Double check editions before purchase as these books are also in the public domain, and quality varies widely.

Aunt Jane’s Nieces, 1906 (2005)

Aunt Jane’s Nieces Abroad, 1907[8] (2007)

Aunt Jane’s Nieces at Millville, 1908 (2005)

Aunt Jane’s Nieces at Work, 1909 (2005)

Aunt Jane’s Nieces in Society, 1910 (2005)

Aunt Jane’s Nieces and Uncle John, 1911 (2005)

Aunt Jane’s Nieces on Vacation, 1912 (2005)

Aunt Jane’s Nieces on the Ranch, 1913

Aunt Jane’s Nieces Out West, 1914 (2005)

Aunt Jane’s Nieces in the Red Cross, 1915/1918 (2006)

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Oz and the Real World/The Real World and Oz

According to Rebecca Loncraine

What do you believe?

How did L. Frank Baum conceive of The Wonderful Wizard of Oz?

Here are some things that Rebecca Loncraine connects to Baum’s life and his books, particularly The Wonderful Wizard of Oz. You be the judge.


1. Baum’s family was meant to have many more children than it had; an unusual number of Baum’s siblings, not to mention extended family members, died as children from illness.


2. A family with the name of Fox lived relatively close by; two of their daughters became famous for communicating with the dead.


3. The family had a lifelong association with the Theosophical Society.


4. Baum’s childhood home featured a knotty wood that was good for picking out imaginary faces. The drawing below is not by Baum, but I think it conveys the idea quite well.


Baum, L. Frank (Lyman Frank), 1856-1919 Neill, John R. (John Rea), ills Contributing Library: New York Public Library


5.. A plank road near his house was made of wood that was bright yellow when new, and planks in roads needed to be replaced frequently.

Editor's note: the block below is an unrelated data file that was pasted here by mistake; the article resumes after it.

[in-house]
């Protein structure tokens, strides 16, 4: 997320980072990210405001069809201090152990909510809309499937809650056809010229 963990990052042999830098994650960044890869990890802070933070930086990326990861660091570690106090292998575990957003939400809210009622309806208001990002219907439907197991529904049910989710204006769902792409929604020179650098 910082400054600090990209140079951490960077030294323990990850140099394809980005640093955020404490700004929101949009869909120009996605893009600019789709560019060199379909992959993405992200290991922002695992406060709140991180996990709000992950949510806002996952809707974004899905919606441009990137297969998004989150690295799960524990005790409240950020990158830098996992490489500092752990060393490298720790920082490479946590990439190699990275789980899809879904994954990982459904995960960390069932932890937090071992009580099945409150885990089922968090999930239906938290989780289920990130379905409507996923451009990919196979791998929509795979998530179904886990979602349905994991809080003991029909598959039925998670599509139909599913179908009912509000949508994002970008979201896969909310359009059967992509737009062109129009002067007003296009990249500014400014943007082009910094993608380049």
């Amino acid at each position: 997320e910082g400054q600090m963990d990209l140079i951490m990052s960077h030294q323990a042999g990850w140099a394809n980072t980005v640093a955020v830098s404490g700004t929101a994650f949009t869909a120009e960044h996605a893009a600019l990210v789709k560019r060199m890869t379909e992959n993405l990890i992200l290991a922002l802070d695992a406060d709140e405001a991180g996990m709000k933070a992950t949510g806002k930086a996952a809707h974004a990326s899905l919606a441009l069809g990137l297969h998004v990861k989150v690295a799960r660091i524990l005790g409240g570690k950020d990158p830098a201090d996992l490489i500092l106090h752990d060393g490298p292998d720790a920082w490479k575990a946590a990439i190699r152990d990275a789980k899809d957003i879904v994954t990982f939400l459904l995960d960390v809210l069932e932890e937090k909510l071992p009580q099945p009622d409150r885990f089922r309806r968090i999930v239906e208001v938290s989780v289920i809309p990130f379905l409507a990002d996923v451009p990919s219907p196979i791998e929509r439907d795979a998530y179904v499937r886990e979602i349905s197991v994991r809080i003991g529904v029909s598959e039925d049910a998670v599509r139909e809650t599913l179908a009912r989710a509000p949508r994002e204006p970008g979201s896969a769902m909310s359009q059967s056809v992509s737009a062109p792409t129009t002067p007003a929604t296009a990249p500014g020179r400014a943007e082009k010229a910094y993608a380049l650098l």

6. There were many roads in the Hudson Valley, where Baum attended military school, that were made of yellow brick. Originally, these bricks were brought from the Netherlands; eventually bricks were manufactured locally from a yellowish limestone.


7. When Baum was growing up, there were many Civil War Veterans around who were living with lost limbs, perhaps more so than at any other time in U.S. history because medical advances allowed doctors to save patients, who in previous wars would have died, by removing a limb although apparently were unable to stop infection in the first place (germ theory came later, even if they had the supplies).

I found out about advances in germ theory when I read about the 1918 pandemic; see The Lois Level’s John M. Barry’s “The Great Influenza”: Reading about a Pandemic during a Pandemic


8. Baum’s mother, Mildred Gage, wrote a book called Women, Church, and State supporting women’s rights.


9. One way she wanted to improve women’s lives is by adopted some traditions of Native People Nations, which traditionally gave women more rights, authority, and privileges.


10. Gage also included a chapter on witchcraft in her book, asserting that women accused of witches were actually the scientists of their day.


11. But Gage also uncovered claims that at least one young girl had conjured a cyclone through a potion.

Many of us might agree that the hormones of young adolescents are pretty potent stuff in males and females.


13. Baum started his career as an actor and also had his own traveling troupe for a while.


14. He lived on the prairie frontier in South Dakota, where he started a store called “Baum’s Bazaar” that was designed to be fantastical. His marketing encouraged people to yearn for fancy goods that his store provided. When times got hard and crops failed, the locals could no longer buy things they didn’t need, as much as they might want them, and the store failed.